Thanks everyone...she seems fine now. I was expecting tenderness around the injection site, but began to worry when it hurt to walk or be picked up gingerly. However, she was quite feisty this morning and ate all of her food...I think she was making up for the lost playtime last night!

Maxxs_Mummy
9th January 2007, 03:26 PM
Glad she's OK now :flwr:

judy
10th January 2007, 03:52 PM
Judy: vets do not report these minor reactions because, as yours notes, they are *normal*. The same thing happens with many human vaccinations. The point of a vaccine is to stimulate the immune system. The immune system is only stimulated to produce antibodies if it is stressed. This brings on exactly the reactions you note and is why your vet was not at all concerned.

yes. i'm suggesting there's value in collecting data on frequency and other factors. Systematic reporting of possible adverse events would provide information to manufacturers, and to veterinarians if it were available to them.

My point isn't that some reactions aren't common and understandable but that useful information could be learned by studying the occurances of adverse reactions to vaccines.


Vaccinations are a cause for concern when there is an anaphylactic reaction. Tenderness and some short-term discomfort is not a serious reaction, is expected from a certain number of dogs, and is not an anaphylactic reaction.

yes. i'm saying it could be valuable to have more knowledge about what those numbers are. There are so many kinds of reactions, mild, moderate, severe, local, sytemic, immediate, delayed, brief, sustained. A good mandatory reporting system could yield more information about factors associated with these occurances. There may be discoverable reasons why some animals have them and others don't. Information about the use different ajuvants could be gained. etc. Problems with contaminated batches could be caught early.

The idea of reporting isn't for the purpose of criticizing vaccinations but for learning more useful detail about them.

Here's the section on adverse events and reporting in the 2003 AAHA report on vaccination. i put some sections in bold for emphasis.


Vaccine Adverse Event Reporting

Background
The National Childhood Vaccine Injury Act (NCVIA) of 1986 mandated the reporting of certain adverse events fol-lowing the vaccination of children to help ensure the safety of vaccines distributed in the United States. The Act led to the establishment of the Vaccine Adverse Event Reporting System (VAERS) in November 1990 by the Department of Health and Human Services. Today, VAERS provides a data-base management system for the collection and analysis of data from reports of adverse events following vaccination of humans. However, there is currently no federal or state man-date for veterinarians to report adverse events associated with animal vaccination. Practitioner reports of known or suspected vaccine adverse events in animals may be volun-tarily submitted to either the vaccine manufacturer, the U.S. Department of Agriculture Center for Veterinary Biologics, or the United States Pharmacopeia (USP) through the Veteri-nary Practitioners’ Reporting Program (VPRP).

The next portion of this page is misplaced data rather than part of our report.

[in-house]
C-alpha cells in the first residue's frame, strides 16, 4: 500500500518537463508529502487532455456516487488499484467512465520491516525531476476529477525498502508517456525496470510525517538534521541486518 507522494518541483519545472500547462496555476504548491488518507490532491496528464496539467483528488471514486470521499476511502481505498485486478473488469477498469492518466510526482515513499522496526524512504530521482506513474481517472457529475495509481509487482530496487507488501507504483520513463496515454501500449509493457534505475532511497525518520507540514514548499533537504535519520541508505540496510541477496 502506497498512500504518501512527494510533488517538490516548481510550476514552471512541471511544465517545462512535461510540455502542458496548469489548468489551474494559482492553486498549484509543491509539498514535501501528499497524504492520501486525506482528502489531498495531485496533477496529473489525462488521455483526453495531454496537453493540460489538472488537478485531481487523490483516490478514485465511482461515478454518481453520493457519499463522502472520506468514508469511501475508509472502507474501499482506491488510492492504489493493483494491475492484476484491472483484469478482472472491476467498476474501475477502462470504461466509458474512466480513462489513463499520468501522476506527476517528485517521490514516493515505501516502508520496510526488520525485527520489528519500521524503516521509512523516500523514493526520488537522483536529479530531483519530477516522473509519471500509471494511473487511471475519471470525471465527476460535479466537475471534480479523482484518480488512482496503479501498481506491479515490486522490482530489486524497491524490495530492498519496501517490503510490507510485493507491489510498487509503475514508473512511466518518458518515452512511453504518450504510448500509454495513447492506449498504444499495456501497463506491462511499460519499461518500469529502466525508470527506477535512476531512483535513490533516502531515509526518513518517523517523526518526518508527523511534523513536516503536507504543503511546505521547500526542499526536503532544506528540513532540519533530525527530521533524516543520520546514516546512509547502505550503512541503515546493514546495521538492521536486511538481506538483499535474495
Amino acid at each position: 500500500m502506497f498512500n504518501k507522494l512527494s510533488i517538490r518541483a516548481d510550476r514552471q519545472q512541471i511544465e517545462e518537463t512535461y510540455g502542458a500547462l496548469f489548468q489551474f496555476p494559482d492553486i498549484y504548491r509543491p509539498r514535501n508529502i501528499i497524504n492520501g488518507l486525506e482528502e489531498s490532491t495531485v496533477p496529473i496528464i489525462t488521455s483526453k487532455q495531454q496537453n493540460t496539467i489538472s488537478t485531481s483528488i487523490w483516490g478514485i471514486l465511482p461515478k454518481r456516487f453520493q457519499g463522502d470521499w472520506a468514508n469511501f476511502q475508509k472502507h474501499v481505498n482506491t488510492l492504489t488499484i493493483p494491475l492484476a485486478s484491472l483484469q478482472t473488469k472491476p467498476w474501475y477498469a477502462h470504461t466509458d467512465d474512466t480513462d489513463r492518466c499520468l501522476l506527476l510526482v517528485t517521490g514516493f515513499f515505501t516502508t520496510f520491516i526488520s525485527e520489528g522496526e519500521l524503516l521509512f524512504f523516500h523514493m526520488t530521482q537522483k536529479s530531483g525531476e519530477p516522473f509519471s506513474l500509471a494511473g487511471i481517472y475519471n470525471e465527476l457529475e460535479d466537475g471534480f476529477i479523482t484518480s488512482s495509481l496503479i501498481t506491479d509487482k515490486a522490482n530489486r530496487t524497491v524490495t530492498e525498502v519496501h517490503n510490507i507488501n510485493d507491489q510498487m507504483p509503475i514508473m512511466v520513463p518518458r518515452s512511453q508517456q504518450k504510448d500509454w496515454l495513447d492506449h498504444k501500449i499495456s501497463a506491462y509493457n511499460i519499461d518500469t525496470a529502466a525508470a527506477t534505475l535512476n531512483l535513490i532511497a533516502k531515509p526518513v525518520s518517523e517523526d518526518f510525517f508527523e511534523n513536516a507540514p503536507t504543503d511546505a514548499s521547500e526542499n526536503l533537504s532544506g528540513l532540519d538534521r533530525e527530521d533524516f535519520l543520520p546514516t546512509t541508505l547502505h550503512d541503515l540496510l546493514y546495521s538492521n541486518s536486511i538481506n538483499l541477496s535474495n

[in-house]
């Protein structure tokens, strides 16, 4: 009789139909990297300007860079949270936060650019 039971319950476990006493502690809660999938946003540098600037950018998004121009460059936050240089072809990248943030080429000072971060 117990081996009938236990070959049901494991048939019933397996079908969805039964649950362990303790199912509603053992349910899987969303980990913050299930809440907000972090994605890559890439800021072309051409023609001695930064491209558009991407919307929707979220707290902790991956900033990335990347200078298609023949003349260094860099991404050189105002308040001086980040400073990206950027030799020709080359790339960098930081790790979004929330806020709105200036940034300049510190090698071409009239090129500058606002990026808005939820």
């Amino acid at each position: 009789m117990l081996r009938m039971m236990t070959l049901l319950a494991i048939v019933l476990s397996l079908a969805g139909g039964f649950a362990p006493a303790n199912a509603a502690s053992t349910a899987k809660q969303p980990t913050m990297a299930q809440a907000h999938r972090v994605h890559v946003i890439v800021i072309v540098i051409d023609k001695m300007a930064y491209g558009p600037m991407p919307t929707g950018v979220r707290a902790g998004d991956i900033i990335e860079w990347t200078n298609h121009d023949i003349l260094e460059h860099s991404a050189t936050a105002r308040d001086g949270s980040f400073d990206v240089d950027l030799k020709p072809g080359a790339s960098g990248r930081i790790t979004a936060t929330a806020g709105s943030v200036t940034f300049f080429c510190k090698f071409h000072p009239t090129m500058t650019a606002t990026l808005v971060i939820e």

At the time of this writing, an amendment 35 to the Virus-Serum- Toxin Act has been proposed by the U.S. Animal and Plant Health Inspection Service to:
1. require veterinary biologics manufacturers (licensees and permittees) to record and submit reports to the APHIS concerning adverse events associated with the use of biological products they produce or distribute,

2. require veterinary biologics manufacturers to report to the APHIS the number of doses of each licensed product they distribute, and

3. provide definitions for adverse event and adverse event report.

NOTE: The definitions and information provided below on vaccine adverse events and adverse event reporting are sub-ject to change if this amendment is approved.

Definition
For purposes of this discussion, a vaccine adverse event is defined as any undesirable side effect or unintended effect (including lack of desired result) associated with the administration of a licensed biological product (vaccine).

For vaccines administered to animals, adverse events are those involving the health of the treated animal and include the apparent failure to protect against a disease. It is impor-tant to note that an adverse event includes any injury, toxic-ity, or sensitivity reaction associated with the use of a vaccine, whether or not the event can be directly attributed to the vaccine. In other words, it is appropriate to report any known or suspected event associated with vaccination. A vaccine adverse event report may be defined as a source of communication concerning the occurrence of one or more suspected adverse events, which identifies the product(s), animal(s), and person making the report.


Purpose of Reporting